Working hard is the key to success, but it is possible to work too hard. In the workplace, many employees are afraid to take breaks because they feel guilty.
These employees believe the only way to advance in the workplace is to dedicate themselves to work. When these employees finish an assignment earlier than expected, they ask their manager for a new assignment right away. Perhaps they only finished fast in the first place because they were pushing themselves too hard to begin with.
This method of pushing yourself works well in the beginning, but it quickly leads to burnout. If you want to get the most done during the workday, then you need to take breaks. Otherwise, you are too tired to perform well during the day. No matter how hard you push yourself, your brain is too scrambled to produce quality work, and even simple tasks end up taking significantly longer. When you do finally crash and burn, you are out of commission for longer than if you had taken scheduled breaks. Of course, if you take too many breaks, you risk ruining your productivity. Managing breaks and productivity can be tricky, but there are several tips you can follow to balance the two.
One of the easy mistakes to make is waiting too long to take a break. Many employees convince themselves you are only allowed to take a break when they are feeling stressed. These employees normally take a break later in the day, sometimes opting to work through a traditional break time to leave early instead.
If you wait until you are stressed to take a break, then you need more time to recover. Instead, the best move is to take an earlier break in the day, before you are stressed out. Taking a short break gives you enough time to recover, allowing you to dive back into work for the remainder of the day without slowing down due to burnout.
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Even waiting until lunchtime may be too long. Instead, try to take a mid-morning break. Many business consultants compare this tactic to staying hydrated. You do not want to wait until you experience dehydration before taking a drink. Instead, you take a drink when you start to feel thirsty. It is better to take several small drinks throughout the day instead of treating dehydration at the end of the day with a giant glass of water.
This may sound like an obvious tip, but a surprising number of workers do not enjoy their breaks. Part of the problem is employees frequently have a difficult time disconnecting from work, especially if they work from home. When workers take a break, it is hard to push work to the back of their mind.
If you spend your entire break thinking about how you still have to finish your report, then you are not actually taking a break. Taking a break is about getting away from work so you can refresh your mind and improve your mood. If you are having a hard time getting work out of your mind, try the following during your break:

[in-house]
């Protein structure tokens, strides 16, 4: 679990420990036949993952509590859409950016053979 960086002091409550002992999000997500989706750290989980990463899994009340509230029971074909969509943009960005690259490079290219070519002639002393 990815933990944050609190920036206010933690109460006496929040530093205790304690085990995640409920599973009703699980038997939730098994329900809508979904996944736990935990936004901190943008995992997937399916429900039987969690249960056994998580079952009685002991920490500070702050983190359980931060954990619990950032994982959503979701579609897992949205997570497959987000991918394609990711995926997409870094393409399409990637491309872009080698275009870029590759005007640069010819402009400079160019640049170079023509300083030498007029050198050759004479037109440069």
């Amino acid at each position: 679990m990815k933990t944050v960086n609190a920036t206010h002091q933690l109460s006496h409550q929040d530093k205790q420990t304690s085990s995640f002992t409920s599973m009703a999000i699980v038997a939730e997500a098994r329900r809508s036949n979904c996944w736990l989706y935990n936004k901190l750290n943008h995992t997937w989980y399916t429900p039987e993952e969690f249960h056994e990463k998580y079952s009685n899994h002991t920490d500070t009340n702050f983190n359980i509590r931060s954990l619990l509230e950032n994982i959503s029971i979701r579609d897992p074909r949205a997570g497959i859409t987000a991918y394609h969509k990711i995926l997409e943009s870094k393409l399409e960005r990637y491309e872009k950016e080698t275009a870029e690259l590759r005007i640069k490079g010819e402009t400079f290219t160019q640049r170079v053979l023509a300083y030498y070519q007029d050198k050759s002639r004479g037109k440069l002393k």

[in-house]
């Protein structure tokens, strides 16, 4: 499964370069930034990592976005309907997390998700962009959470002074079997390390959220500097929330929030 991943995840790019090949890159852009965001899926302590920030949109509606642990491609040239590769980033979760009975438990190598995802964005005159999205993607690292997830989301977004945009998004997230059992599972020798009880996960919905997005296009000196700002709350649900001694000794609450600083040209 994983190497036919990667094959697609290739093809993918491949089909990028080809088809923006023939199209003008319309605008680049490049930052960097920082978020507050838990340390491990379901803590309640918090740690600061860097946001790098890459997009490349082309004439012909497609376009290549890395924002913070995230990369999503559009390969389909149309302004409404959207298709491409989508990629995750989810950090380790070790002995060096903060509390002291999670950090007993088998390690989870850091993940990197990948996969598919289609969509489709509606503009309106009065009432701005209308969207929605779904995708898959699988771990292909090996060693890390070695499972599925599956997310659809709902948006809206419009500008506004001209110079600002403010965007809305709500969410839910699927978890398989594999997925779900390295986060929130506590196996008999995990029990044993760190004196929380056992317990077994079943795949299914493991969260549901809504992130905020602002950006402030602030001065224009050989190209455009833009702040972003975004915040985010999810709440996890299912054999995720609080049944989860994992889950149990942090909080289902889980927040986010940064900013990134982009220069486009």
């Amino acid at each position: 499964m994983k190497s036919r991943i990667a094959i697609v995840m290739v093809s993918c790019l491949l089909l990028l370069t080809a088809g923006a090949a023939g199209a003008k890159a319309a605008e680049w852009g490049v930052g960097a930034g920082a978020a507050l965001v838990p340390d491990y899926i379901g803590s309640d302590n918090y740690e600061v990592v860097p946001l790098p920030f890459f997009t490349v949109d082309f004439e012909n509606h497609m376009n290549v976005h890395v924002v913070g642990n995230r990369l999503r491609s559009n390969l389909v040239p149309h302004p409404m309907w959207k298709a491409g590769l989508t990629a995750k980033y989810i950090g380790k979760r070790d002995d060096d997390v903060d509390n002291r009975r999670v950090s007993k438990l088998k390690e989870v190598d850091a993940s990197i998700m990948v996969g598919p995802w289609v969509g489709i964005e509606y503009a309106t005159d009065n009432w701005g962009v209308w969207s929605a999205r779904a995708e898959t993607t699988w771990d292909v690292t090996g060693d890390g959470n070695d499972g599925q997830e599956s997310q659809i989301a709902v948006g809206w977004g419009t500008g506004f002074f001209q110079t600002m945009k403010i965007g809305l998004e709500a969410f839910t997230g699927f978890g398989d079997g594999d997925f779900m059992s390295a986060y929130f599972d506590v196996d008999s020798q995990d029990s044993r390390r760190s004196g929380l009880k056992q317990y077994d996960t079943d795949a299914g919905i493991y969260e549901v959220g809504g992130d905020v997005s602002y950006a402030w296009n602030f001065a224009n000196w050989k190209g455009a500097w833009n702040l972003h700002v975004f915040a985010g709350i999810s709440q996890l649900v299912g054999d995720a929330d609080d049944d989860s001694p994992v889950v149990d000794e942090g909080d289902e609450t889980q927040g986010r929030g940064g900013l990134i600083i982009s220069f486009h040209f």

For many employees, the reason it is hard to take a break is because of the workplace environment. Once you stop working, you feel judged. You do not want your boss to think you are slacking off or come off as lazy to other employees who are still working. It is not uncommon for everyone in the workplace to feel stressed, but everyone is too afraid to make the first move and take a break.
Moving into 2019, more companies are encouraging employees to take a break. One of the ways employers make it easier to take breaks is offering more relaxing break rooms. Something as small as setting the break room further away from the office and adding some comfortable furniture makes it feel more relaxing.
Other employees provide wellness programs to ensure employees take a break. Even if employees do not want to participate in a wellness program, they feel more comfortable taking a break during this period when everyone else is also on break.
If everyone in your office is still hesitant about taking breaks, then bring up all the positives. Some of the areas to focus on are:
When most employees discuss breaks, they typically refer to short breaks throughout the day. These breaks are important, but you do not want to overlook the benefits of long-term breaks. For most employees, the best example of a long-term break is the weekends. These two days give employees a chance to truly disconnect from work for a few days and do something relaxing.
Companies provide vacation days specifically for this reason as well. However, this perk is not available to all workers. Instead, try to work break periods into your schedule. When you finish a long project, speak with your manager about setting aside a few days where you have a reduced workload or work part time so you have a chance to recover.
If you are a team leader on a project, then try and take an hour or two every week to go out for a long lunch. If you are close with your coworkers, then you can even get together after work. A good policy at these hangouts is to agree to minimal work discussion so everyone is able to escape work-related stress for at least a few hours.
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